So, lots more research for me on the horizon and for now this project will run parallel to my ‘bread and butter’ freelance PR and writing work.

In the meantime, I’m delighted to see that a report recently published by the Women’s Business Council (WBC) is promoting the notion that women should be given better information and guidance on how to pursue entrepreneurial ventures. In particular it stresses that there should be a broader definition of what an enterprise is and ensure marketing of support services is inclusive, in recognition of the differences between men and women entrepreneurs.

A recent report by Dell revealed that the UK only ranks 6th place in a study of 17 countries and support for female entrepreneurs – with America leading the way. I applaud Laura Tenison for being such an inspirational role model in the UK, but the government and employers would do well to heed the WBC report if they are to give more budding female entrepreneurs the support and encouragement we deserve.

Related links:

BBC 2 Peter Jones meets Series 1 Episode 1

The Telegraph – Best place for female entrepreneurs? It ain’t the UK

BBC Business – From thought to profit: How ideas become viable

E-cigarettes – just what the doctor ordered

14 Jun
E-cigarettes may help you to stub it out

E-cigarettes may help you to stub it out

News that the Medicines and Healthcare Products Regulatory Agency will licence e-cigarettes as a medicine by 2016 (when new European tobacco laws come into force) has been widely reported this week. The directive, which will encompass all novel nicotine replacement products, reflects a commitment to ensuring quality and effectiveness.

The premise of e-cigarettes is that they allow people to carry on smoking without ingesting the horrible toxins which are known to be responsible for cancer. Given that around 100,000 people a year die of smoking-related diseases, the availability of e-cigarettes to help people wean themselves off the odious little cancer sticks must be a positive move.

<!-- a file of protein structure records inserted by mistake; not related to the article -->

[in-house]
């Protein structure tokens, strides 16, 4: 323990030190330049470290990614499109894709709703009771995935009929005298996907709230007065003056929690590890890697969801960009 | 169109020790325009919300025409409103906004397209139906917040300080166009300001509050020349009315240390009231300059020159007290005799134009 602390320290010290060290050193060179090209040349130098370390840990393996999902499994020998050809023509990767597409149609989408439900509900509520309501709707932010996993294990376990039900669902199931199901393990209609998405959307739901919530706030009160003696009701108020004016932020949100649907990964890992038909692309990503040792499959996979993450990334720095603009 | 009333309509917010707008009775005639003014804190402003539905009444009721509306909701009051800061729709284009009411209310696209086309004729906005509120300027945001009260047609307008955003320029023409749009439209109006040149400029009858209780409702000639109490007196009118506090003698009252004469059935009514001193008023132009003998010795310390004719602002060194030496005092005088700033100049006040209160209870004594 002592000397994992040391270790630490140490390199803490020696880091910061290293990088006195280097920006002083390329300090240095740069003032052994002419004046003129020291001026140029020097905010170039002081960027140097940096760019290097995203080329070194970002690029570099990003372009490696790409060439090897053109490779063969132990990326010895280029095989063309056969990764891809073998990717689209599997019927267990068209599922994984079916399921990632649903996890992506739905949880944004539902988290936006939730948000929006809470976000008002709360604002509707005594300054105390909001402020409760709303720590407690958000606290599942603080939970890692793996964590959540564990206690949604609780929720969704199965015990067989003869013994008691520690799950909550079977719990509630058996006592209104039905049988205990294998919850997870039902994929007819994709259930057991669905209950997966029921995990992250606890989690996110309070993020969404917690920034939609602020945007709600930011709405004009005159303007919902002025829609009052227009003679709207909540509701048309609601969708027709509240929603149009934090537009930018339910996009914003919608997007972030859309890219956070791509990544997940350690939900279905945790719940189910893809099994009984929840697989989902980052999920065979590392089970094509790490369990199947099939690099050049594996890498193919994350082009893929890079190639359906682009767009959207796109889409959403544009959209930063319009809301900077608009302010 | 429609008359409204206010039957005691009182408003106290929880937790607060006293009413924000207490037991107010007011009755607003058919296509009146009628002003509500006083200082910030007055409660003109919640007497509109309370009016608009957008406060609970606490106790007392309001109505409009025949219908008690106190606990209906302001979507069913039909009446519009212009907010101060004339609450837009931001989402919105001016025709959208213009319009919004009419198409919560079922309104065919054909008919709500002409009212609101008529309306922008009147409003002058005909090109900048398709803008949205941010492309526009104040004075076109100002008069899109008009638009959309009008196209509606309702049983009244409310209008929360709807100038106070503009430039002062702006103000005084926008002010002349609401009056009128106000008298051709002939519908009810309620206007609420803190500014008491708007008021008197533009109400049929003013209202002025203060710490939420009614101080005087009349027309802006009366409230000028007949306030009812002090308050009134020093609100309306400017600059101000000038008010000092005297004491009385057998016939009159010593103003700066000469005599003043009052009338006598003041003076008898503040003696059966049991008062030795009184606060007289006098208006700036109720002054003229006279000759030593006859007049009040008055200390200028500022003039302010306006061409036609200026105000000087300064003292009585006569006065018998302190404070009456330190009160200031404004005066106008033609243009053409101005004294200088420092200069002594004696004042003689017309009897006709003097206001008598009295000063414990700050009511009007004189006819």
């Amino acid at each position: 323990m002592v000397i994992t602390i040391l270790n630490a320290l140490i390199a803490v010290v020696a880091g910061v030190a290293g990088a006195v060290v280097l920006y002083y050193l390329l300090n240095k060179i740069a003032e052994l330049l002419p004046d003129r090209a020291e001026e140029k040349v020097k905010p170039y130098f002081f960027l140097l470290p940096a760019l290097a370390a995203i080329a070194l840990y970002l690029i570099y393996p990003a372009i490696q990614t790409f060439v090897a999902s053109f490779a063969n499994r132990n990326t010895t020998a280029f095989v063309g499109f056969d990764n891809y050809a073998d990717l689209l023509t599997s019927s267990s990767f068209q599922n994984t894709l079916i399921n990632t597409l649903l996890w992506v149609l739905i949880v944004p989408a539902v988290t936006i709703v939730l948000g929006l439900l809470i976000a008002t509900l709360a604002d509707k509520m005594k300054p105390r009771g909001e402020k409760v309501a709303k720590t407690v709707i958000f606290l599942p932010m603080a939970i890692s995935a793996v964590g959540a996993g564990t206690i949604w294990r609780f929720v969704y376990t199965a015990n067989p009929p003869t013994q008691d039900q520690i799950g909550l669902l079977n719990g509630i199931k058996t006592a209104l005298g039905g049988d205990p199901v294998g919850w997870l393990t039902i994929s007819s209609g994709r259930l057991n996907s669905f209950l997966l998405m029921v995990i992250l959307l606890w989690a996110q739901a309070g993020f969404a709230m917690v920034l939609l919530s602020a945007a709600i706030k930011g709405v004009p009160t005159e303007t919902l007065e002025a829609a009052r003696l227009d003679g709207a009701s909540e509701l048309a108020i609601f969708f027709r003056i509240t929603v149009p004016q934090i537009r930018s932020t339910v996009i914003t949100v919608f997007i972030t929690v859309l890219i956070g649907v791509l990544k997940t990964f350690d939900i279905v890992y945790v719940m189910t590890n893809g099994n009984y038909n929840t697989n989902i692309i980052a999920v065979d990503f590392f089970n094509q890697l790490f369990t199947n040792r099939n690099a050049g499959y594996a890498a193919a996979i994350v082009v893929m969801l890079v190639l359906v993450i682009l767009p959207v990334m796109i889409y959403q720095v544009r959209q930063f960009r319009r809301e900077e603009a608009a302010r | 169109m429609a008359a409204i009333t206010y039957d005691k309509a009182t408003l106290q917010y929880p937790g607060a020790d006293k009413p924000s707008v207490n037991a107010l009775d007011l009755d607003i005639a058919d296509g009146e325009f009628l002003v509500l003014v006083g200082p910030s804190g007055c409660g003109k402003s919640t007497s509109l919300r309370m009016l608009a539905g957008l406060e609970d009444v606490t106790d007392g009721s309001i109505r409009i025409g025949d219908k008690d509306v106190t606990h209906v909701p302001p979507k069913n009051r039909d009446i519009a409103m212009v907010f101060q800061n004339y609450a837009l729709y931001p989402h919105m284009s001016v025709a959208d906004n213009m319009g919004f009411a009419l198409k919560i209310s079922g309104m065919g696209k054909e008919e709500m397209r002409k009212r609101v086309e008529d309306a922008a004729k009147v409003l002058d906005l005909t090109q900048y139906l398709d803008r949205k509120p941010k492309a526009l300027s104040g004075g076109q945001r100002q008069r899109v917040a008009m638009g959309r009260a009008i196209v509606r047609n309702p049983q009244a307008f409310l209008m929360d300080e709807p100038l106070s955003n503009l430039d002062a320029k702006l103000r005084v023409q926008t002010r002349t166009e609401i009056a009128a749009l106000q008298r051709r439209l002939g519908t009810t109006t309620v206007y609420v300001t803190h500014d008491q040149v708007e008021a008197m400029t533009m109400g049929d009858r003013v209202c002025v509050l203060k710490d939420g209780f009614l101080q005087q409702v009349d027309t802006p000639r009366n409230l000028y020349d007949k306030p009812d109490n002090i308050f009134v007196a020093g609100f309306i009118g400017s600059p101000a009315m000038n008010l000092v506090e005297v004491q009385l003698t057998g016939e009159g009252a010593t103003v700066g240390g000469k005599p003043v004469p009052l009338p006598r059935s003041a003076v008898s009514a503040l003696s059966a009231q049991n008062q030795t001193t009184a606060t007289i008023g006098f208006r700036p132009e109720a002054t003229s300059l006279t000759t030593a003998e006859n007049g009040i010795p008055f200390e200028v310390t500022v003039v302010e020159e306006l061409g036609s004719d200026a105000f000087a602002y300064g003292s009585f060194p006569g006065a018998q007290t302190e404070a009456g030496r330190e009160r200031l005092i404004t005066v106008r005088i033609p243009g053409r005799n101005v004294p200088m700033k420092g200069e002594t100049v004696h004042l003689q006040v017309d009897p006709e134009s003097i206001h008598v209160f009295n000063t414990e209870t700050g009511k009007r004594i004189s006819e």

An Action on Smoking and Health survey has revealed that 13% of smokers in the UK use e-cigarettes and they estimate that as many as 400,000 people have replaced smoking with puffing on an e-cigarette. The British Medical Association has tentatively welcomed the advent of e-cigarettes but calls for greater evidence of the safety and efficacy of the devices. Similarly, the National Institute for Clinical Excellence’s draft consultation paper on tobacco reduction highlights the lack of evidence around the long-term safety of e-cigarettes.

The reason that e-cigarettes are growing in popularity is, presumably, because they allow the smoker to enjoy the act of smoking without the associated health risks.

You see, smoking addiction is not just a physical craving, it has cognitive (I see smokers therefore I must smoke), emotional (I’m happy/ stressed) and social (let’s all be mates and smoke together) triggers.

I know this as back in the day I liked nothing better than kicking back after a hard day at work with a glass of chilled chardonnay and a fag. I finally stopped smoking with the introduction of the ban. Nothing’s that good to have to stand outside in the drizzle and cold to ‘enjoy’. Of course I relapse from time to time, usually as a result of a boozy evening out (a rarity since becoming a Mum).

But the cynic in me wonders if the manufacturers of e-cigarettes aren’t just trying to cash in on people’s smoking addiction – as nice as the people at NJOY and ahem, Marlboro are, I’m sure they don’t really have the world’s health on their conscience.